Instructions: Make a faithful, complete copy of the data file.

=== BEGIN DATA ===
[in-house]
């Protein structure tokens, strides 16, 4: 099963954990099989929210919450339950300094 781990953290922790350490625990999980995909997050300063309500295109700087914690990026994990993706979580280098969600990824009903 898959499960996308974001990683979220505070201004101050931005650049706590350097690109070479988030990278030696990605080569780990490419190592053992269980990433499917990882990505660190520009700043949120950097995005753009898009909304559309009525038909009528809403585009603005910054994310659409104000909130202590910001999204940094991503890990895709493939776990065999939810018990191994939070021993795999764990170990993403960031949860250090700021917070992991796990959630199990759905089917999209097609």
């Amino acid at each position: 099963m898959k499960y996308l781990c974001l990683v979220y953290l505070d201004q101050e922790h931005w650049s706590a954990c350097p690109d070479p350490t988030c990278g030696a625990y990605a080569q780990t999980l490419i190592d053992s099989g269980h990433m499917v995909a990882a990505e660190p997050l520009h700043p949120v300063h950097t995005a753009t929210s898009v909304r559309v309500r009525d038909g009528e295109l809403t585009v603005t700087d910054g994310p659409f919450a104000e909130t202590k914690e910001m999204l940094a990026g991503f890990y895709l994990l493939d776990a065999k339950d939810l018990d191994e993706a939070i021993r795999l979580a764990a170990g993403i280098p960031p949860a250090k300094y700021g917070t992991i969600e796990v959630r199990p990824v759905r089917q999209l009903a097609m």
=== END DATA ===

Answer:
[in-house]
């Protein structure tokens, strides 16, 4: 099963954990099989929210919450339950300094 781990953290922790350490625990999980995909997050300063309500295109700087914690990026994990993706979580280098969600990824009903 898959499960996308974001990683979220505070201004101050931005650049706590350097690109070479988030990278030696990605080569780990490419190592053992269980990433499917990882990505660190520009700043949120950097995005753009898009909304559309009525038909009528809403585009603005910054994310659409104000909130202590910001999204940094991503890990895709493939776990065999939810018990191994939070021993795999764990170990993403960031949860250090700021917070992991796990959630199990759905089917999209097609």
């Amino acid at each position: 099963m898959k499960y996308l781990c974001l990683v979220y953290l505070d201004q101050e922790h931005w650049s706590a954990c350097p690109d070479p350490t988030c990278g030696a625990y990605a080569q780990t999980l490419i190592d053992s099989g269980h990433m499917v995909a990882a990505e660190p997050l520009h700043p949120v300063h950097t995005a753009t929210s898009v909304r559309v309500r009525d038909g009528e295109l809403t585009v603005t700087d910054g994310p659409f919450a104000e909130t202590k914690e910001m999204l940094a990026g991503f890990y895709l994990l493939d776990a065999k339950d939810l018990d191994e993706a939070i021993r795999l979580a764990a170990g993403i280098p960031p949860a250090k300094y700021g917070t992991i969600e796990v959630r199990p990824v759905r089917q999209l009903a097609m």